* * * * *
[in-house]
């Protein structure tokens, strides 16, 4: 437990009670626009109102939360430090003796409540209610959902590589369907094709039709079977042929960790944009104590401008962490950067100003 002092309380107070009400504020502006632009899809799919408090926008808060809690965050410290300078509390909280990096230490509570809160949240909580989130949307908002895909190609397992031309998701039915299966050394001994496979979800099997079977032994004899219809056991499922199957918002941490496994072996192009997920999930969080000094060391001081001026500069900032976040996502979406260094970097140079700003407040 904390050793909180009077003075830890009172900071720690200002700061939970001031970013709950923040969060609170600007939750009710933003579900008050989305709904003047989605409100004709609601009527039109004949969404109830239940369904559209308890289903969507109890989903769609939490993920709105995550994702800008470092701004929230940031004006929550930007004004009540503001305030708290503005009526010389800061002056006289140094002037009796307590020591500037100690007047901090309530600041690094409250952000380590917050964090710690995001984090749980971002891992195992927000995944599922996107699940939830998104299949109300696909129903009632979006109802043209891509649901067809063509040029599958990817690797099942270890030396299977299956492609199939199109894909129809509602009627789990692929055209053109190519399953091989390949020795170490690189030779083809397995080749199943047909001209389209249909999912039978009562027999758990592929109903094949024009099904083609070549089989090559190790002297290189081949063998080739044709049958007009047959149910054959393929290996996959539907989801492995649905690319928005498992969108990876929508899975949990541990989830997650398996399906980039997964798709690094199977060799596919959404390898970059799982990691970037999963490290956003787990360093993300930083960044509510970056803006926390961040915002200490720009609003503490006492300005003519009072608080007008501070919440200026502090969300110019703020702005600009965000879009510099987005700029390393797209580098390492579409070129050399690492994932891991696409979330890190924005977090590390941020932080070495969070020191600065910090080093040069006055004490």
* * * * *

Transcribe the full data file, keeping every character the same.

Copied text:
[in-house]
């Protein structure tokens, strides 16, 4: 437990009670626009109102939360430090003796409540209610959902590589369907094709039709079977042929960790944009104590401008962490950067100003 002092309380107070009400504020502006632009899809799919408090926008808060809690965050410290300078509390909280990096230490509570809160949240909580989130949307908002895909190609397992031309998701039915299966050394001994496979979800099997079977032994004899219809056991499922199957918002941490496994072996192009997920999930969080000094060391001081001026500069900032976040996502979406260094970097140079700003407040 904390050793909180009077003075830890009172900071720690200002700061939970001031970013709950923040969060609170600007939750009710933003579900008050989305709904003047989605409100004709609601009527039109004949969404109830239940369904559209308890289903969507109890989903769609939490993920709105995550994702800008470092701004929230940031004006929550930007004004009540503001305030708290503005009526010389800061002056006289140094002037009796307590020591500037100690007047901090309530600041690094409250952000380590917050964090710690995001984090749980971002891992195992927000995944599922996107699940939830998104299949109300696909129903009632979006109802043209891509649901067809063509040029599958990817690797099942270890030396299977299956492609199939199109894909129809509602009627789990692929055209053109190519399953091989390949020795170490690189030779083809397995080749199943047909001209389209249909999912039978009562027999758990592929109903094949024009099904083609070549089989090559190790002297290189081949063998080739044709049958007009047959149910054959393929290996996959539907989801492995649905690319928005498992969108990876929508899975949990541990989830997650398996399906980039997964798709690094199977060799596919959404390898970059799982990691970037999963490290956003787990360093993300930083960044509510970056803006926390961040915002200490720009609003503490006492300005003519009072608080007008501070919440200026502090969300110019703020702005600009965000879009510099987005700029390393797209580098390492579409070129050399690492994932891991696409979330890190924005977090590390941020932080070495969070020191600065910090080093040069006055004490």